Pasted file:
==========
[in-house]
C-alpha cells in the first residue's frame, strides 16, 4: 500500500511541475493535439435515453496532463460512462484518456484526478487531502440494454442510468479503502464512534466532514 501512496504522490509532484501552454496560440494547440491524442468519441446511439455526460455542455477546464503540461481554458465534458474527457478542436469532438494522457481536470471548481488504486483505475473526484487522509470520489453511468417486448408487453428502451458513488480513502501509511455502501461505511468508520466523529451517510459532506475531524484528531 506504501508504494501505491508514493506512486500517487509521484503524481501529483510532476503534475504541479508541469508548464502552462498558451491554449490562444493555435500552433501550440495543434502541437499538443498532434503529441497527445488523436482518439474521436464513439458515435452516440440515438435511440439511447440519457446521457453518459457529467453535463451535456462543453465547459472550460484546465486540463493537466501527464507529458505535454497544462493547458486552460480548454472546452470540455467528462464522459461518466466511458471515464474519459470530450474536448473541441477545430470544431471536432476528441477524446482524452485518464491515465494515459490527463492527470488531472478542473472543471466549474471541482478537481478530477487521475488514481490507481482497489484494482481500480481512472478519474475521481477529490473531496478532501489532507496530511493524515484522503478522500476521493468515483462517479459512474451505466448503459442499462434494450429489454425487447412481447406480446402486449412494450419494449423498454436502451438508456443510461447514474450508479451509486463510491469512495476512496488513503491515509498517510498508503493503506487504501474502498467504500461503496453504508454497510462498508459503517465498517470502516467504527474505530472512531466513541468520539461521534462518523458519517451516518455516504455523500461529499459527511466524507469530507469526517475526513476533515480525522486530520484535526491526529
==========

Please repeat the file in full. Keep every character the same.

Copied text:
[in-house]
C-alpha cells in the first residue's frame, strides 16, 4: 500500500511541475493535439435515453496532463460512462484518456484526478487531502440494454442510468479503502464512534466532514 501512496504522490509532484501552454496560440494547440491524442468519441446511439455526460455542455477546464503540461481554458465534458474527457478542436469532438494522457481536470471548481488504486483505475473526484487522509470520489453511468417486448408487453428502451458513488480513502501509511455502501461505511468508520466523529451517510459532506475531524484528531 506504501508504494501505491508514493506512486500517487509521484503524481501529483510532476503534475504541479508541469508548464502552462498558451491554449490562444493555435500552433501550440495543434502541437499538443498532434503529441497527445488523436482518439474521436464513439458515435452516440440515438435511440439511447440519457446521457453518459457529467453535463451535456462543453465547459472550460484546465486540463493537466501527464507529458505535454497544462493547458486552460480548454472546452470540455467528462464522459461518466466511458471515464474519459470530450474536448473541441477545430470544431471536432476528441477524446482524452485518464491515465494515459490527463492527470488531472478542473472543471466549474471541482478537481478530477487521475488514481490507481482497489484494482481500480481512472478519474475521481477529490473531496478532501489532507496530511493524515484522503478522500476521493468515483462517479459512474451505466448503459442499462434494450429489454425487447412481447406480446402486449412494450419494449423498454436502451438508456443510461447514474450508479451509486463510491469512495476512496488513503491515509498517510498508503493503506487504501474502498467504500461503496453504508454497510462498508459503517465498517470502516467504527474505530472512531466513541468520539461521534462518523458519517451516518455516504455523500461529499459527511466524507469530507469526517475526513476533515480525522486530520484535526491526529